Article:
Willy Eisenschitz (Vienna 1889 - 1974 Paris)


Willy Eisenschitz is born in 1889 as a son of a Jewish lawyer. In 1911 he studies art at the Academy of Art in Vienna. He is soon fascinated by the French modernist movements of that time. As he has an uncle who lives in Paris, he is fortunate to move to Paris and continues his art studies at the "Academie de la Grande Chaumière". At the Academy in Paris he falls in love with a fellow student, Claire Bertrand, and they marry shortly before the outbreak of World War I. At the beginnning of the war, Eisenschitz decides to move back to Austria, but is arrested and put in an internmentcamp close to Angers in France. His wife Claire Bertrand follows him and in 1915 and 1916 their two children, Evelyn and David, are born in the camp. After the end of the war, the family decides to move to Switzerland, as Eisenschitz suffers from severe tuberculosis. They move to Lucerne and due to the change of climate they hope for a cure for Eisenschitz´ tuberculosis. A few paintings still exist from that time, different in style and subject than his later style back in France. In 1920, the family moves back to Paris.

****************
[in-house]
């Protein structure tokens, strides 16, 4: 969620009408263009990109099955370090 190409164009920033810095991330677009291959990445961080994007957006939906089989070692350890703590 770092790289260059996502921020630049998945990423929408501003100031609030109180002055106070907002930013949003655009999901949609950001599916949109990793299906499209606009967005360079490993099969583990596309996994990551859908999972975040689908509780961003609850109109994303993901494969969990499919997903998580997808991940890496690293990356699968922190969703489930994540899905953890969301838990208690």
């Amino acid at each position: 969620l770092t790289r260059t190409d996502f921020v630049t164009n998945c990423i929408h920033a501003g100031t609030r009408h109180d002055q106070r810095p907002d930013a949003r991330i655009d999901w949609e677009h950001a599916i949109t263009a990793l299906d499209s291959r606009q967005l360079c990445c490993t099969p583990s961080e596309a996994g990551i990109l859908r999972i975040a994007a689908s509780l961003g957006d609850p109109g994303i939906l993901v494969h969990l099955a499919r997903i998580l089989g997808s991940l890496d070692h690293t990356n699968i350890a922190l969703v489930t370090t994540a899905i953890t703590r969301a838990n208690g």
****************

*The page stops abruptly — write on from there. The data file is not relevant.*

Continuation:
1921 will be the crucial turning point for his life as an artist. On a vacation in the South of France, Eisenschitz discovers the different quality of light, colours and atmosphere. Eisenschitz is so deeply impressed that he decides to move to the South. In 1923 and 1924 his tuberculosis causes him difficulties again and he decides to move to the mountain resort of Dieulefit, north of Avignon and Orange, well known for its good air. When the two children of Claire and Willy are close to school age, they decide to move back from the countryside. They choose the little village La Valette-du-Var, on the outskirts of Toulon. They are lucky to find an old convent, le "Château des Minimes", belonging to a French family who rents out part of their chateau-like site. Both Claire and Willy have their ateliers and can profit from the beautiful garden around the chateau. Eisenschitz becomes member of the Société nationale des beaux-arts, and in 1928 he takes part for the first time in the Salon d´Automne in Paris.

Although Eisenschitz even receives French citizenship in 1935, his contact to the Austrian art scene continues. In 1933 he exhibits in the Viennese secession, and in Paris he keeps close contacts with Austrian Emigrant artists such as Joseph Floch, Viktor Tischler, Georg Merkel and Walter Bondy. His open character and charming manner as well as the quality of his artwork makes it easy for him to integrate into the local arts scene in Provence as well as in Paris, where they keep the appartment of Claire´s family in the St. Sulpice district.